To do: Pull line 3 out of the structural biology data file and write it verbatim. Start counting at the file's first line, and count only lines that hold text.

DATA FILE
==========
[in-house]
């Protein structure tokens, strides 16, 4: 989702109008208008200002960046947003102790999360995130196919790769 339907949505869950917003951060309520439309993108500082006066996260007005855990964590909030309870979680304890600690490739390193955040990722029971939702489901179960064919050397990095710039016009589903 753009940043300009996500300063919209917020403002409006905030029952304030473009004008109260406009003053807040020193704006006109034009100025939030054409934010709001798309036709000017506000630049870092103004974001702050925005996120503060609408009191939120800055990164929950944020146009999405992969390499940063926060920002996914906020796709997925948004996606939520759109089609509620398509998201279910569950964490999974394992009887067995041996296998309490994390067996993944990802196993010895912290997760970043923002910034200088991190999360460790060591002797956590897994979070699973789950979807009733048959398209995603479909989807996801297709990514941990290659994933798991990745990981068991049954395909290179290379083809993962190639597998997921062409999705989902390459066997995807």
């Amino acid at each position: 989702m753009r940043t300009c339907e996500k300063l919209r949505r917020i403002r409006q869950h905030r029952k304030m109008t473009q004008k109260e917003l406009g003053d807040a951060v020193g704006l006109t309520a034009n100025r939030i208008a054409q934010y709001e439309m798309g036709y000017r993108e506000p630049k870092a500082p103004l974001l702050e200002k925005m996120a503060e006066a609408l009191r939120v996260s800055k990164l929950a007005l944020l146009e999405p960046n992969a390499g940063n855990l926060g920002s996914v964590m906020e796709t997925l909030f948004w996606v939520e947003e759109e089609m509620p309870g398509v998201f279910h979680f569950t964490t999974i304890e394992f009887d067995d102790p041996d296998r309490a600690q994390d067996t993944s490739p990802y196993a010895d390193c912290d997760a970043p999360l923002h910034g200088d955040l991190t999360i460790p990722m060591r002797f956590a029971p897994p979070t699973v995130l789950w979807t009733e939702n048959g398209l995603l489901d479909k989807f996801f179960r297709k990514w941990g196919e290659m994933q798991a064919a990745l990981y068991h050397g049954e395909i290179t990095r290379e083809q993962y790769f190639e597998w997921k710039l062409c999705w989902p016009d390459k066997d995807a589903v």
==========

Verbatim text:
């Amino acid at each position: 989702m753009r940043t300009c339907e996500k300063l919209r949505r917020i403002r409006q869950h905030r029952k304030m109008t473009q004008k109260e917003l406009g003053d807040a951060v020193g704006l006109t309520a034009n100025r939030i208008a054409q934010y709001e439309m798309g036709y000017r993108e506000p630049k870092a500082p103004l974001l702050e200002k925005m996120a503060e006066a609408l009191r939120v996260s800055k990164l929950a007005l944020l146009e999405p960046n992969a390499g940063n855990l926060g920002s996914v964590m906020e796709t997925l909030f948004w996606v939520e947003e759109e089609m509620p309870g398509v998201f279910h979680f569950t964490t999974i304890e394992f009887d067995d102790p041996d296998r309490a600690q994390d067996t993944s490739p990802y196993a010895d390193c912290d997760a970043p999360l923002h910034g200088d955040l991190t999360i460790p990722m060591r002797f956590a029971p897994p979070t699973v995130l789950w979807t009733e939702n048959g398209l995603l489901d479909k989807f996801f179960r297709k990514w941990g196919e290659m994933q798991a064919a990745l990981y068991h050397g049954e395909i290179t990095r290379e083809q993962y790769f190639e597998w997921k710039l062409c999705w989902p016009d390459k066997d995807a589903v």